After each section of reading, close the book and recite as much as you can remember OUT LOUD. Reciting out loud allows you to use another source of sensory input – hearing – for learning. Also, speech is about four times slower than thought, so saying things out loud forces you to sustain a thought for a longer period time, increasing memory storage.
Review actively and DAILY. Integrate class notes with reading material onto summary sheets by diagramming, charting, outlining, making tables for yourself, or just writing summaries. Daily review reinforces learning and makes it easier to recall.
Find a study partner or join a study group

Together you can discuss new ideas, pick out the most important points from lecture/study materials, and clarify your notes/thoughts. You can quiz each other, you can present materials to each other. Remember to set goals, stay focused, and study for a set period of time to stay on track.
Practice doing what you will be doing on the test

If you will be solving problems, then you need to solve problems as your test preparation. If you are going to be answering multiple choice questions, than write out multiple choice questions for yourself (better yet, get a study group together and write out questions for each other). Remember, the single most effective way to prepare for any test is to practice doing what you will have to do on the test.

General things to keep in mind while studying

schedule your studies
choose a good study environment
underline or highlight key informant
write down key points or record them for later review
try flash cards to increase exposure to key points
ask yourself questions as you read
recite important imnformation out loud
concentrate on areas of weakness
take breaks while studying
take practice tests
Relaxation Strategies
Part of a good performance on a test has to do with being in a good state of mind when you take the test. You will need to be sure your mind and body is in a good place to do your best. Signs that you are NOT in a good place include:

Sweaty palms or cold, clammy hands and feet
Heart racing
Tense, acid stomach, nausea, of “butterflies” in your stomach
Shallow, rapid breathing
Tension in neck, arms, face
Feeling shaky or faint
Blurred vision or headache
Dry mouth
Mind going “blank”
These are all signs of anxiety and stress, when you become ready to either fight or run for your life (the “flight or fight” response). Whenever you PERCEIVE a situation as threatening, your body goes into this state of alert.
The bad news is that these symptoms interfere with our thinking and performance on tests. The good news is that we can learn to control these symptoms by CONSISTENTLY practicing a few simple techniques.
Relaxation Training
General Directions
For all these exercises, sit in a comfortable chair with your feet flat on the floor, eyes closed, and hands either resting comfortable at your side or in your lap. Begin each exercise with deep breathing, and end each exercise by slowly rousing yourself, wiggling your hands and toes, and opening your eyes when you feel ready.
Breathing Exercise
This exercise is the easiest to do, and is very effective both before and during a test. In fact, this should be the first thing you do when you sit down to take an exam, and also any time your mind goes “blank” (or periodically during the test so your mind does not go blank). With your eyes closed, breathe in slowly. There should be little or no movement in your chest and shoulders, and you should be able to feel your stomach rise. To get a feel for this type of breathing, you can put your hands on your stomach and one on your chest. Continue to breathe while focusing on breathing slowly and deeply. You can count your breaths to maintain your focus, or repeat a word, such “calm” or “relax” slowly to yourself while you breathe.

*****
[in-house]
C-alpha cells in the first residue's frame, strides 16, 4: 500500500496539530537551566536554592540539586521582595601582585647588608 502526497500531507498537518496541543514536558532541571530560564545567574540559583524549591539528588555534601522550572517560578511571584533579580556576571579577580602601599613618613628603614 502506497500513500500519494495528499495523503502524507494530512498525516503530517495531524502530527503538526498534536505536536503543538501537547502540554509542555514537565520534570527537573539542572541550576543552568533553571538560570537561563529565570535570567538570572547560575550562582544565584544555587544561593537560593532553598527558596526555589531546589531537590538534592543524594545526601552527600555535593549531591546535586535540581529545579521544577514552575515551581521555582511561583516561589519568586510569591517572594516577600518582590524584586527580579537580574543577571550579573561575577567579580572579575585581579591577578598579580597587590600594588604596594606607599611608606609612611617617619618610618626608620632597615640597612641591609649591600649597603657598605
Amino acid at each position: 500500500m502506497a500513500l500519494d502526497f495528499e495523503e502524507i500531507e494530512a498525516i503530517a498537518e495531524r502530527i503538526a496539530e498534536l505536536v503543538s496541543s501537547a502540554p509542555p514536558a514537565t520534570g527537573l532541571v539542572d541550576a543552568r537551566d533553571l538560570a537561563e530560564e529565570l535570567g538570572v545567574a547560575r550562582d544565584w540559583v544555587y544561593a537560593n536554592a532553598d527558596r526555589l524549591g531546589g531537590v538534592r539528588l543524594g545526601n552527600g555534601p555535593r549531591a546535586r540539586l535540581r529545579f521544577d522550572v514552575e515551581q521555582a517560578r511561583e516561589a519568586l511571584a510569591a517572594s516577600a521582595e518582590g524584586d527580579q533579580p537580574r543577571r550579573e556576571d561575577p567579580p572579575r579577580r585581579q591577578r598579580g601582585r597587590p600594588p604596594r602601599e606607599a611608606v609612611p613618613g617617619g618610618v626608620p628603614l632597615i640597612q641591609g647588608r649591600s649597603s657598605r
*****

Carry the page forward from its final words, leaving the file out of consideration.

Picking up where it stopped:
Muscle Relaxation
This is good if you become aware of tension anywhere in your body before, during, or even after an exam. Make fists with both hands and pull your forearms tightly up against your upper arms, tensing the muscles in your lower and upper arms. While you keep your fists and arms tensed, tense all the muscles in your legs. While keeping all these muscles tensed, clench your jaws, shut your eyes, and frown. Hold your entire body tense and tight for a count of 5, then let everything go at once. Focus on letting go of all the tension you created in your body, and allow yourself to enjoy the feeling of relaxation that follows.

You can modify this exercise to target specific muscle groups that are feeling tense. For example, if you become aware of tight, painful shoulders, pull your shoulders up to your ears and hold that tension for a count of 5, and then release it, making note of the contrast.
Mental Imagery
Mental imagery can be a powerful relaxation tool. You can use this exercise as part of your mental “test preparation” or during the exam, if you feel yourself going blank, starting to panic, or going off on a negative train of thought (like the “what ifs”). Start out by breathing slowly and deeply, with your eyes close and sitting comfortably. Think of a place that is calming, soothing, a place you would rather be – some people like the beach, or a mountain, or forest. Pick a place that works for you. Then, imagine that place in as much detail as possible – think of what you would see, hear, feel, smell…Let yourself “be there”. Think of this scene 1-3 minutes to refocus mind and relax your body.